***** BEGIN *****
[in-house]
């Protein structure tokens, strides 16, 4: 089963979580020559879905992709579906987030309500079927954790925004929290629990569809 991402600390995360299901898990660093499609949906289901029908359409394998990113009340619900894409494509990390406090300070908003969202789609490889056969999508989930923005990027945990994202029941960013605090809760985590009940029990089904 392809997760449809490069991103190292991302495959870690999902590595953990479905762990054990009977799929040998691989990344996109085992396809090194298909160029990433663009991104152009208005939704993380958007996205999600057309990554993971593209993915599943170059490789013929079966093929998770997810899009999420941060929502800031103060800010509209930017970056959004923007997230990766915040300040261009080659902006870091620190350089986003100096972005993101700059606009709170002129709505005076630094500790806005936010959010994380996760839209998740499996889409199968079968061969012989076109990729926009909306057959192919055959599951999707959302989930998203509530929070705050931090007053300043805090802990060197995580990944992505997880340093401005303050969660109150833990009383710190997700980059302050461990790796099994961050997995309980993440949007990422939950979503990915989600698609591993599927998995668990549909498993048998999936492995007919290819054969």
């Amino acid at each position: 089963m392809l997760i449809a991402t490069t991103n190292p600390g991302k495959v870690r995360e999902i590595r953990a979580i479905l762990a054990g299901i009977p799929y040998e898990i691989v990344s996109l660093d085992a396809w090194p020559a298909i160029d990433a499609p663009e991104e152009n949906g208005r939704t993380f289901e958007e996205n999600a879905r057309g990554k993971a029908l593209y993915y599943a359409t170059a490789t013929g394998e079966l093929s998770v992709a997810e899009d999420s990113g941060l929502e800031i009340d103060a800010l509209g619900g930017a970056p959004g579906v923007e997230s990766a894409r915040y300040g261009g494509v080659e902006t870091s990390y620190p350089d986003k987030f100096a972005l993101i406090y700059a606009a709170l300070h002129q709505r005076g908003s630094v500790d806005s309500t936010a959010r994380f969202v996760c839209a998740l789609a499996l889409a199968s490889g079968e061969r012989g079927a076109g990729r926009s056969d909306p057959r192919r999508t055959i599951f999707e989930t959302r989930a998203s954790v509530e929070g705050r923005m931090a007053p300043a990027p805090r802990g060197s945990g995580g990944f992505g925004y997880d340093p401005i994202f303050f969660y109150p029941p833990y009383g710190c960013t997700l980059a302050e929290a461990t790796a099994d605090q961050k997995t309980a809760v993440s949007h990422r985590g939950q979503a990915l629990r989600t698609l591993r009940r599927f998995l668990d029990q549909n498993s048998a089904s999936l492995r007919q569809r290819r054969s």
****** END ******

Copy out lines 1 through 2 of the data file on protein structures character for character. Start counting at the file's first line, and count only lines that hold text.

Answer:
[in-house]
């Protein structure tokens, strides 16, 4: 089963979580020559879905992709579906987030309500079927954790925004929290629990569809 991402600390995360299901898990660093499609949906289901029908359409394998990113009340619900894409494509990390406090300070908003969202789609490889056969999508989930923005990027945990994202029941960013605090809760985590009940029990089904 392809997760449809490069991103190292991302495959870690999902590595953990479905762990054990009977799929040998691989990344996109085992396809090194298909160029990433663009991104152009208005939704993380958007996205999600057309990554993971593209993915599943170059490789013929079966093929998770997810899009999420941060929502800031103060800010509209930017970056959004923007997230990766915040300040261009080659902006870091620190350089986003100096972005993101700059606009709170002129709505005076630094500790806005936010959010994380996760839209998740499996889409199968079968061969012989076109990729926009909306057959192919055959599951999707959302989930998203509530929070705050931090007053300043805090802990060197995580990944992505997880340093401005303050969660109150833990009383710190997700980059302050461990790796099994961050997995309980993440949007990422939950979503990915989600698609591993599927998995668990549909498993048998999936492995007919290819054969």